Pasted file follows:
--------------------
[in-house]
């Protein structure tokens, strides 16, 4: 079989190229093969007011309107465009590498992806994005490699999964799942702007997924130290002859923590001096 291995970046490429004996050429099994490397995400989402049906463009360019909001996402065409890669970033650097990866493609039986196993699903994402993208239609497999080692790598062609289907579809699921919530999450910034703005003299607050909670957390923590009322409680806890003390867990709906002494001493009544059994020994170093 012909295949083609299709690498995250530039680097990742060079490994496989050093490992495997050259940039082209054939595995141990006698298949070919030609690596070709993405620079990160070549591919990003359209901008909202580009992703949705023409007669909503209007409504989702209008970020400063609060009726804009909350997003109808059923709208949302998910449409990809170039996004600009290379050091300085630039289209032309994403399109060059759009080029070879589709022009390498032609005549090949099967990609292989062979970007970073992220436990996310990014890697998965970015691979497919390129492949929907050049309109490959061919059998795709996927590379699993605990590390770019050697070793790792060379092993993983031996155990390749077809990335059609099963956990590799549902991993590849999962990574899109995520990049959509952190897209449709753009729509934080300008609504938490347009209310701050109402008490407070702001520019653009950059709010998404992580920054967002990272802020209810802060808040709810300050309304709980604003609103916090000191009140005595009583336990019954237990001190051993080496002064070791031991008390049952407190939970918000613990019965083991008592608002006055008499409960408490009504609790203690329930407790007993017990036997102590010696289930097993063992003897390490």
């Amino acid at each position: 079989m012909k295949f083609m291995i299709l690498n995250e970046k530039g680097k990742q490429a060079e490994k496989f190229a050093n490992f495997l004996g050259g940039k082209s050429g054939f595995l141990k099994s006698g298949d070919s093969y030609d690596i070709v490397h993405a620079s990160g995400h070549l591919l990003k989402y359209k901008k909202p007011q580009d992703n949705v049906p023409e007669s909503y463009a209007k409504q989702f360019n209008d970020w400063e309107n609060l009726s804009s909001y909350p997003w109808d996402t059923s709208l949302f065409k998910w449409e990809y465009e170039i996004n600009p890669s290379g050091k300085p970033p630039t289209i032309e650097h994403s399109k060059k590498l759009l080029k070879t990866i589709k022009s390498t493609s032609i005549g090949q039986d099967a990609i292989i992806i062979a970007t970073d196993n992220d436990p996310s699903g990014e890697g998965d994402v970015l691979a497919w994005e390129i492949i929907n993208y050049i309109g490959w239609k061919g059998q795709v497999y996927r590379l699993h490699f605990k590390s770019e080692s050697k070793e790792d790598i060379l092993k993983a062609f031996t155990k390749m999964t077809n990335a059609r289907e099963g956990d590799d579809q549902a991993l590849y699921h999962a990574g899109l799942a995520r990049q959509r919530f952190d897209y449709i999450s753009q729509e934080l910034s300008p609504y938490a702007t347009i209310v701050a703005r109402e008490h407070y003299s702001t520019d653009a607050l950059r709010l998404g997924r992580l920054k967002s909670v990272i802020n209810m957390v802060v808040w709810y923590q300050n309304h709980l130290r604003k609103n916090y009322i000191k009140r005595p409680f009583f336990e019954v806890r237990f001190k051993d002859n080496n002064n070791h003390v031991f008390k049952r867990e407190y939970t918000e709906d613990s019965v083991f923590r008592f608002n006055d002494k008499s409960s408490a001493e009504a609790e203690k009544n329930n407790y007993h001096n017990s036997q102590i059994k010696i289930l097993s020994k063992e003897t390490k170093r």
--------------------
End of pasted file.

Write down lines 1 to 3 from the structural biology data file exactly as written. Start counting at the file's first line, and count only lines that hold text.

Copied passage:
[in-house]
């Protein structure tokens, strides 16, 4: 079989190229093969007011309107465009590498992806994005490699999964799942702007997924130290002859923590001096 291995970046490429004996050429099994490397995400989402049906463009360019909001996402065409890669970033650097990866493609039986196993699903994402993208239609497999080692790598062609289907579809699921919530999450910034703005003299607050909670957390923590009322409680806890003390867990709906002494001493009544059994020994170093 012909295949083609299709690498995250530039680097990742060079490994496989050093490992495997050259940039082209054939595995141990006698298949070919030609690596070709993405620079990160070549591919990003359209901008909202580009992703949705023409007669909503209007409504989702209008970020400063609060009726804009909350997003109808059923709208949302998910449409990809170039996004600009290379050091300085630039289209032309994403399109060059759009080029070879589709022009390498032609005549090949099967990609292989062979970007970073992220436990996310990014890697998965970015691979497919390129492949929907050049309109490959061919059998795709996927590379699993605990590390770019050697070793790792060379092993993983031996155990390749077809990335059609099963956990590799549902991993590849999962990574899109995520990049959509952190897209449709753009729509934080300008609504938490347009209310701050109402008490407070702001520019653009950059709010998404992580920054967002990272802020209810802060808040709810300050309304709980604003609103916090000191009140005595009583336990019954237990001190051993080496002064070791031991008390049952407190939970918000613990019965083991008592608002006055008499409960408490009504609790203690329930407790007993017990036997102590010696289930097993063992003897390490």
């Amino acid at each position: 079989m012909k295949f083609m291995i299709l690498n995250e970046k530039g680097k990742q490429a060079e490994k496989f190229a050093n490992f495997l004996g050259g940039k082209s050429g054939f595995l141990k099994s006698g298949d070919s093969y030609d690596i070709v490397h993405a620079s990160g995400h070549l591919l990003k989402y359209k901008k909202p007011q580009d992703n949705v049906p023409e007669s909503y463009a209007k409504q989702f360019n209008d970020w400063e309107n609060l009726s804009s909001y909350p997003w109808d996402t059923s709208l949302f065409k998910w449409e990809y465009e170039i996004n600009p890669s290379g050091k300085p970033p630039t289209i032309e650097h994403s399109k060059k590498l759009l080029k070879t990866i589709k022009s390498t493609s032609i005549g090949q039986d099967a990609i292989i992806i062979a970007t970073d196993n992220d436990p996310s699903g990014e890697g998965d994402v970015l691979a497919w994005e390129i492949i929907n993208y050049i309109g490959w239609k061919g059998q795709v497999y996927r590379l699993h490699f605990k590390s770019e080692s050697k070793e790792d790598i060379l092993k993983a062609f031996t155990k390749m999964t077809n990335a059609r289907e099963g956990d590799d579809q549902a991993l590849y699921h999962a990574g899109l799942a995520r990049q959509r919530f952190d897209y449709i999450s753009q729509e934080l910034s300008p609504y938490a702007t347009i209310v701050a703005r109402e008490h407070y003299s702001t520019d653009a607050l950059r709010l998404g997924r992580l920054k967002s909670v990272i802020n209810m957390v802060v808040w709810y923590q300050n309304h709980l130290r604003k609103n916090y009322i000191k009140r005595p409680f009583f336990e019954v806890r237990f001190k051993d002859n080496n002064n070791h003390v031991f008390k049952r867990e407190y939970t918000e709906d613990s019965v083991f923590r008592f608002n006055d002494k008499s409960s408490a001493e009504a609790e203690k009544n329930n407790y007993h001096n017990s036997q102590i059994k010696i289930l097993s020994k063992e003897t390490k170093r």